Hey, guys, holding office isn't nuclear physics

Comment

November 09, 1997|By Brian Sullam

SOMETIMES I wonder which line elected officials were standing in when they passed out the smarts. Most political mistakes can be easily avoided, yet politicians always end up making terribly self-destructive errors.

As a service to current and aspiring office holders, I offer a few simple rules:

1) Be very careful when you ascribe crass political motives to judges.

Anne Arundel County Executive John G. Gary found this out the hard way when he accused Chief Administrative Judge Clayton R. Greene Jr. of failing to pursue perjury charges against an assistant state's attorney for filing false affidavits on seized cars.

We all know too well that elected officials -- from the president to the local alderman -- are quick to do favors for people who contribute to and work on their election campaigns.

Judges in Maryland have to run to retain their seats. They raise money for their campaigns and have volunteers that work for them. However, that doesn't mean that they automatically rush to help their political supporters.

Judges only get involved in cases where there is an issue requiring judicial intervention.

Despite Mr. Gary's strong feelings that Assistant State's Attorney Trevor A. Kiessling Jr. had committed perjury when he submitted court papers saying that the police chief had personally reviewed car seizures when he hadn't, there was no issue before the court for Judge Greene to rule on. None of the owners of the cars had filed motions to overturn the forfeitures.

In theory, because the affidavit had been incorrect, they might have grounds to have their cars returned. But the cost of litigation far outweighs the value of the cars.

As a result, no owner is likely to petition the court, and Judge Greene has no reason to rule on whether Mr. Kiessling submitted affidavits that contained lies.

Mr. Gary's effort to drag Judge Greene into his quarrel with county State's Attorney Frank R. Weathersbee boomeranged.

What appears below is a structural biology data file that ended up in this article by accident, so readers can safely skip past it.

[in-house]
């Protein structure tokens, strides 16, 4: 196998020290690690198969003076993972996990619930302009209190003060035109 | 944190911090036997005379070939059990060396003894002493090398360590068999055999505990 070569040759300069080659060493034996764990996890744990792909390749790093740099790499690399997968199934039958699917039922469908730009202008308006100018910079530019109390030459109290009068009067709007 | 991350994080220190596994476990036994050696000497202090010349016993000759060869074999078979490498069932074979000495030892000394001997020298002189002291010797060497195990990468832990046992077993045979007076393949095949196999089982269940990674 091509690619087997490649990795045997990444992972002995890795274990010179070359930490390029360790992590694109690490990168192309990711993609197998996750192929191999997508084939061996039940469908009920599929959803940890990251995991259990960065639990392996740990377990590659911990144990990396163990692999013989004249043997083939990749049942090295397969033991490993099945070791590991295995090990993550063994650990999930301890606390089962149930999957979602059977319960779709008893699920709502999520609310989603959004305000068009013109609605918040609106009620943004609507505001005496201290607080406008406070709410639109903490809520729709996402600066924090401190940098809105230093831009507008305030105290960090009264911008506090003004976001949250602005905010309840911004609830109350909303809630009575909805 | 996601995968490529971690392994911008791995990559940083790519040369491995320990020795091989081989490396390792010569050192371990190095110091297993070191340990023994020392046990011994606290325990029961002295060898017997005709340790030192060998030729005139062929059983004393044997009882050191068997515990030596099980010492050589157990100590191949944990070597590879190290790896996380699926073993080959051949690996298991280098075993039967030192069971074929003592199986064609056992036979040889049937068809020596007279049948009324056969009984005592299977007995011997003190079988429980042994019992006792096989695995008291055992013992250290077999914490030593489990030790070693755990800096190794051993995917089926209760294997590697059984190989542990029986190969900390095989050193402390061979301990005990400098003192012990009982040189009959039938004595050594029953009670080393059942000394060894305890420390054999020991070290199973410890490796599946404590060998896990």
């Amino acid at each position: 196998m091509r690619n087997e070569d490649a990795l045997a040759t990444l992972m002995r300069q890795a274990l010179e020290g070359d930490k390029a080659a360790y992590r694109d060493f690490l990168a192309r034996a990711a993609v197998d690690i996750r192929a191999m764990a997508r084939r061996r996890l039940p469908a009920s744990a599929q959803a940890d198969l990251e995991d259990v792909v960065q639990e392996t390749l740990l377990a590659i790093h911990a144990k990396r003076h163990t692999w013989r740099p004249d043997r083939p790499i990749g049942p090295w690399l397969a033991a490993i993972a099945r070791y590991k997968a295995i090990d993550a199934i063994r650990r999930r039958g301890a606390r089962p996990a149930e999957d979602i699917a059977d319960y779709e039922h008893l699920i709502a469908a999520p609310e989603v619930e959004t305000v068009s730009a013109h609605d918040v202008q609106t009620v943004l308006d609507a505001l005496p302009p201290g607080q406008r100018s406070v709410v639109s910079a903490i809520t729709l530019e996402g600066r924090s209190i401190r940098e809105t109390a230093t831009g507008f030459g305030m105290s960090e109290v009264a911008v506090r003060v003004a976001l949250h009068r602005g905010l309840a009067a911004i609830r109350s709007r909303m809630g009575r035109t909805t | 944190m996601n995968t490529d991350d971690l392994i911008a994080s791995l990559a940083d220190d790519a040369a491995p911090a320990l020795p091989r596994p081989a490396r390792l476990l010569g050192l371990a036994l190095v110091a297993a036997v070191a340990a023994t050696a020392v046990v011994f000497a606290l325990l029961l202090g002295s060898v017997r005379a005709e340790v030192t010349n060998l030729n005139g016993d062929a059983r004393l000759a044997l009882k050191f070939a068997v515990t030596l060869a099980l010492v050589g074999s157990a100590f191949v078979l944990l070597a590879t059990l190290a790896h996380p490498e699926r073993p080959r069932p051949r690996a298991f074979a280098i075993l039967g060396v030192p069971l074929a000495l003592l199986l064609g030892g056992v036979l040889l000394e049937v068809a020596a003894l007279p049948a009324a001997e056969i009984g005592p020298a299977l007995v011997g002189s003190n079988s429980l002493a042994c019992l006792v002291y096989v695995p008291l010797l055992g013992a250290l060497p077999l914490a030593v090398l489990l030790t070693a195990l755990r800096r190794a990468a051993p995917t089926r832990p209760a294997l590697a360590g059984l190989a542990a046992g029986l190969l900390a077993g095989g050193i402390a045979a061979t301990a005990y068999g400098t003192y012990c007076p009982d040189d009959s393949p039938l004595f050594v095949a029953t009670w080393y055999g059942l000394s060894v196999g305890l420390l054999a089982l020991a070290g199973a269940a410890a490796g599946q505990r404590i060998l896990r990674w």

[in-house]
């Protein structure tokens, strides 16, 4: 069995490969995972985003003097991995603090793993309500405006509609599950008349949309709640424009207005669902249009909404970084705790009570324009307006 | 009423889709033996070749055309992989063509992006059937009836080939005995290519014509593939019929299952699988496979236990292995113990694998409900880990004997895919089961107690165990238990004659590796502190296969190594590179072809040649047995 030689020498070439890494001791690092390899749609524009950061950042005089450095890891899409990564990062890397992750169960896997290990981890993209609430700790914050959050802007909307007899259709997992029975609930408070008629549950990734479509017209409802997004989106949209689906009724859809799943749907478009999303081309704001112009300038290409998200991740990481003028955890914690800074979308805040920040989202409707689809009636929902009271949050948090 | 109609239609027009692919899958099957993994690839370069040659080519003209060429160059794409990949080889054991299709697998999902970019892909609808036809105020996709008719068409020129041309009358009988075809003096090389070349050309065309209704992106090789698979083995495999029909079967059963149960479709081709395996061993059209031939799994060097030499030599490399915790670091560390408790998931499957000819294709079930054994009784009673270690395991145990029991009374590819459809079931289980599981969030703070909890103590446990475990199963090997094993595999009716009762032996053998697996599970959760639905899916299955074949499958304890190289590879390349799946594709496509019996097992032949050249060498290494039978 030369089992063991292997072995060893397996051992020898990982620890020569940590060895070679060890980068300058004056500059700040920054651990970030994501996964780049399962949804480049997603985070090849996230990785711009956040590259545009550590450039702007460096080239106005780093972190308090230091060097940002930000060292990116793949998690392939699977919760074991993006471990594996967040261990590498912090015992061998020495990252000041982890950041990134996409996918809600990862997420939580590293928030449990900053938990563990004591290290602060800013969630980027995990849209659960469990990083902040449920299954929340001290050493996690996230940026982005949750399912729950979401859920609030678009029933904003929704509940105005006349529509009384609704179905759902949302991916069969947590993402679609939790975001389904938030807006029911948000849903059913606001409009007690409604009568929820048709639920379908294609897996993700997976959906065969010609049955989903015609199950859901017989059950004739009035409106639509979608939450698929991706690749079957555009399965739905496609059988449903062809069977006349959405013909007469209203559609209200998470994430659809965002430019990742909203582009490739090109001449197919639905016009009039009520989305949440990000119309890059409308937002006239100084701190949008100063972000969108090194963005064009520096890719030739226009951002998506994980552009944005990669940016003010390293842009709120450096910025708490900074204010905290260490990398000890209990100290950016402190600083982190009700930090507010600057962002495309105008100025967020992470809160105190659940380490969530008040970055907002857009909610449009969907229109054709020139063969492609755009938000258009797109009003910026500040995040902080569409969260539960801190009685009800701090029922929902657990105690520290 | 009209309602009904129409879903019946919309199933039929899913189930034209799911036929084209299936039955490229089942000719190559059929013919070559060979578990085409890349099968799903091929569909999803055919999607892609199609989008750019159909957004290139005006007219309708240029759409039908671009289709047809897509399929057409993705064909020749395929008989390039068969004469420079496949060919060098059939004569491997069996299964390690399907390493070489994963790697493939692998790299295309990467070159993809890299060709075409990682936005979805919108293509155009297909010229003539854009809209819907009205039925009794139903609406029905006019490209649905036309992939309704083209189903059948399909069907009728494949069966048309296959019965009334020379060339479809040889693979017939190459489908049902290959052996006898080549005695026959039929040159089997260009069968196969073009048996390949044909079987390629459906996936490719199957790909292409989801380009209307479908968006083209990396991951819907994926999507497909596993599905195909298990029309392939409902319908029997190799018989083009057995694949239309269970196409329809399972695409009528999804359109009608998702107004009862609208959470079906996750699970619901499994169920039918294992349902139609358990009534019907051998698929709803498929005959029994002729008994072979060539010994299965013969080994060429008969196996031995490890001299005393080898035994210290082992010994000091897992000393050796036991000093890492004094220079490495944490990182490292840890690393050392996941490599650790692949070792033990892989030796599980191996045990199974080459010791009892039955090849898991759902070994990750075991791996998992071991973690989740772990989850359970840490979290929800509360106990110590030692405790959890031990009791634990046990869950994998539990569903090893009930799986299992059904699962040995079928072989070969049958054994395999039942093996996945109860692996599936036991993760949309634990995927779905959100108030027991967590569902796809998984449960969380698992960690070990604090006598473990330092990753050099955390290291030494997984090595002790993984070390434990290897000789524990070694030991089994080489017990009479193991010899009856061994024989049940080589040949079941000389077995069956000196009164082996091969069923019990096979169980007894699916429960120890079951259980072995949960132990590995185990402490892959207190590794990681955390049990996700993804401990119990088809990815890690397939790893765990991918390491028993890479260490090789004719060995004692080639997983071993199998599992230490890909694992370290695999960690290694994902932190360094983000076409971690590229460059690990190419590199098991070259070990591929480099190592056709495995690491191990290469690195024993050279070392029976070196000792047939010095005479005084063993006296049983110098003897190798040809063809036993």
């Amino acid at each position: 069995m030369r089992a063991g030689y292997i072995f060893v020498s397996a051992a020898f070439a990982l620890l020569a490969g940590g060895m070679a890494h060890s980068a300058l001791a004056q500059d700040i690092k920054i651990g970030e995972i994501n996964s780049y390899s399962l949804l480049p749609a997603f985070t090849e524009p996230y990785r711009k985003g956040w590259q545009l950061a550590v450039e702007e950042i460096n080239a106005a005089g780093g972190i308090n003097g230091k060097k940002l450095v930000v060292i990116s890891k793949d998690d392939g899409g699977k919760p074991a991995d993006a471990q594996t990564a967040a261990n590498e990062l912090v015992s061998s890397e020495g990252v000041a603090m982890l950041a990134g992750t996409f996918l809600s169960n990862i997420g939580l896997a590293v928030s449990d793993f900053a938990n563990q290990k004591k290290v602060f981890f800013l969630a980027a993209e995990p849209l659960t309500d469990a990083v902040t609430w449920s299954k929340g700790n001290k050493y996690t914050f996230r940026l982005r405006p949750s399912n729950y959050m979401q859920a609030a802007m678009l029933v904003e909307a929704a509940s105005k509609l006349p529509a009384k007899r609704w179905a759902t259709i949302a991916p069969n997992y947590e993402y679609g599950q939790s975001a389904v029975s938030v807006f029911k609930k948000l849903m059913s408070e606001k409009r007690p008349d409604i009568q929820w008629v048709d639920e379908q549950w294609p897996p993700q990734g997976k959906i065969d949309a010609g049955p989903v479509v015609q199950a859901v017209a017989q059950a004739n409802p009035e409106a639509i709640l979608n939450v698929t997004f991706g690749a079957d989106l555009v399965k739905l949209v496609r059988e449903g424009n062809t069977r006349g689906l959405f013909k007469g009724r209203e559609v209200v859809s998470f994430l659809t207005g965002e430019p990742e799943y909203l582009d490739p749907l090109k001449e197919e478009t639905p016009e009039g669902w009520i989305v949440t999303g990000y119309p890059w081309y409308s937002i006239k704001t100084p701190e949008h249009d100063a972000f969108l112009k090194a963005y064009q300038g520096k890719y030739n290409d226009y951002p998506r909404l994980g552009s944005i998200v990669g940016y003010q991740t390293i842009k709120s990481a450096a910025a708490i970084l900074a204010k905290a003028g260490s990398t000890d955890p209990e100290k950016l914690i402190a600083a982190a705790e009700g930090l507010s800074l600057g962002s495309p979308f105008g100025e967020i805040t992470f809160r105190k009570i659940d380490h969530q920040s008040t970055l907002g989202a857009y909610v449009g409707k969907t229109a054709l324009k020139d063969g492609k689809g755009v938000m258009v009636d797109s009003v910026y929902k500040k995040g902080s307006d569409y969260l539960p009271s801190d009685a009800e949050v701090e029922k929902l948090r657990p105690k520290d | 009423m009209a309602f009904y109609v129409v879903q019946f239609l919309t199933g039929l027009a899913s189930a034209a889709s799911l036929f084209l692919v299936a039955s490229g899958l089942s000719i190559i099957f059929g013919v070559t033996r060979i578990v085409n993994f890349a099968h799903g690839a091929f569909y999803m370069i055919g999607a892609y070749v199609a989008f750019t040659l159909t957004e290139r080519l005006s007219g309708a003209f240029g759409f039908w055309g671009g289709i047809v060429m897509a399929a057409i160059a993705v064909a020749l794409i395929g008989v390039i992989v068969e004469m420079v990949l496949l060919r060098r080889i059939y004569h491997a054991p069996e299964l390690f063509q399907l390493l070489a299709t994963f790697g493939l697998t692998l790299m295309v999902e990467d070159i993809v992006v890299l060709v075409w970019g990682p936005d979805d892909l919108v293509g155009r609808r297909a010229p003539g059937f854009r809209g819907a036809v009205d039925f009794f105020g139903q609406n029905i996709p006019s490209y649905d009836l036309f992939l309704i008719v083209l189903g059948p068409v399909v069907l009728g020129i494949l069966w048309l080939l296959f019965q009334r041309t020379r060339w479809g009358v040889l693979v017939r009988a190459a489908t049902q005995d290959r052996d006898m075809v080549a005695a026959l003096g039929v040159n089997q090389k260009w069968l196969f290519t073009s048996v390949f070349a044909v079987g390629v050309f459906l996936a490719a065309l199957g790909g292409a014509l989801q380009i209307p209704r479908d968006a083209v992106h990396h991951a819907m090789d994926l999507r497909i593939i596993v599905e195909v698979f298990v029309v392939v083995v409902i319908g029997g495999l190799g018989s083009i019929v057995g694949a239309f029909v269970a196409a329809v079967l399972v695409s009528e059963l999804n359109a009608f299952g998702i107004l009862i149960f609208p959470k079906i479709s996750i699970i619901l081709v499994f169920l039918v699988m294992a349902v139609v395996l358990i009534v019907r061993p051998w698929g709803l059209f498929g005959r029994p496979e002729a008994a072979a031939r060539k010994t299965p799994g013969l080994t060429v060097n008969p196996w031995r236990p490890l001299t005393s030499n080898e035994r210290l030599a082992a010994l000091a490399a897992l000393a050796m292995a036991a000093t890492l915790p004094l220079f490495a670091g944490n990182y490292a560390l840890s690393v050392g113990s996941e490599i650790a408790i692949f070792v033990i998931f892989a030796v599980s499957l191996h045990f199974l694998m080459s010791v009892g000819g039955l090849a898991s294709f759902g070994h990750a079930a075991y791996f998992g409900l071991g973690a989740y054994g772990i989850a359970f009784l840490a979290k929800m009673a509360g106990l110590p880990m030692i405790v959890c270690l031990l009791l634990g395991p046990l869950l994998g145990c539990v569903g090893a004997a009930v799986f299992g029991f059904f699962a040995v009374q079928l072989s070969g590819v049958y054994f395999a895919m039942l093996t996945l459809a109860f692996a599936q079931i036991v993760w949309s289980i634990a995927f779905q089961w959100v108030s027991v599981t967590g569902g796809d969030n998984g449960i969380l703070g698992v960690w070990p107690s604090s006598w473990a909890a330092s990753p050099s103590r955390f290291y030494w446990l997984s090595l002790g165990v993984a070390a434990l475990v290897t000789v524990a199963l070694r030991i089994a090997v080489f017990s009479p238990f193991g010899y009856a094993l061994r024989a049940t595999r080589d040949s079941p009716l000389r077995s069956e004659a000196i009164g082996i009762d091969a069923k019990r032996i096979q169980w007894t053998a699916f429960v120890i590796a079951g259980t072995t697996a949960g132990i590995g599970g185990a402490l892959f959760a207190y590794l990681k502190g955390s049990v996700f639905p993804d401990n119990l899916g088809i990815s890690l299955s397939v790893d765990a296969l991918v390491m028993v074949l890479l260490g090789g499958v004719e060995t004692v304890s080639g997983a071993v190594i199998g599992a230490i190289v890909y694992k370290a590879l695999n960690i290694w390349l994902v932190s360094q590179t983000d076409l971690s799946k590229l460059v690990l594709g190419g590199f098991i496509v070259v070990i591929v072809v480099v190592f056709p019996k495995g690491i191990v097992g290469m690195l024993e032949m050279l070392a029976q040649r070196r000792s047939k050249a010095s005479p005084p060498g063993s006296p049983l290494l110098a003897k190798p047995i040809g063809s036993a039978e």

Instead of advancing his argument against Mr. Weathersbee in the court of public opinion, the executive destroyed his case.

A contrite Mr. Gary had to apologize, an action that most politicians prefer to avoid.

2) As an elected official, never put your spouse on your payroll.

This rule is obvious, yet politicians break it repeatedly.

It is not illegal for a councilman to hire a family member to help prepare legislation and respond to citizen complaints, but it creates tacky situations.

First District Councilman George F. Bachman Jr.'s lone legislative aide is his wife, Anna. She is also the council's highest-paid aide. Her salary, which Mr. Bachman voted on, was recently raised to $50,589, the maximum allowed for employees in her category.

To the average citizen it appears that Mr. Bachman -- who earns $26,000 as a part-time council member -- is using the public treasury to enrich his family. Most of us would love to approve raises for our spouses that others have to pay. In Mr. Bachman's case, the taxpayers are picking up the tab.

Mr. Bachman is not the first councilman to employ his wife. Former Councilman Theodore J. Sophocleus hired his wife, Alice, in the 1980s.

If an elected official's spouse has extraordinary talents that would be useful,make the spouse a volunteer. No one objects to wives or husbands helping out an elected official. Paying them to do work is guaranteed to create problems with the voters.

3) Never accuse your opponent of being responsible for committing vandalism unless you can catch him or her red-handed.

Sylvanus B. Jones, a candidate for mayor of Annapolis this fall, may have to learn this lesson the hard way. When he discovered swastikas on his campaign signs July 1, he immediately pointed the finger at opponent Carl O. Snowden.

If Mr. Jones had thought for a nanosecond, he would have concluded that Mr. Snowden would have to be the most self-destructive politician in Annapolis to vandalize an opponent's signs.

Destruction of campaign signs makes the candidate a victim. Voters tend to sympathize with victims of dirty tricks.

Mr. Snowden was the last person who wanted to make Mr. Jones a sympathetic figure.

Now that the election is over, Mr. Snowden is suing Mr. Jones for defamation and asking $1 million in damages.

Even if Mr. Snowden can't prove his case, it will cost Mr. Jones a bundle to defend himself.

4) Never resort to anonymous mailings late in the campaign.

Late in the mayoral campaign, selected homes in Annapolis' 1st District received an anonymous letter directly attacking Alderman Louise M. Hammond and her husband, John, the county budget officer, and indirectly attacking Republican mayoral candidate Dean L. Johnson.

Again, the target benefited from this desperate maneuver.

Another act of political stupidity backfired.

Brian Sullam is The Sun's editorial writer in Anne Arundel County.

Pub Date: 11/09/97

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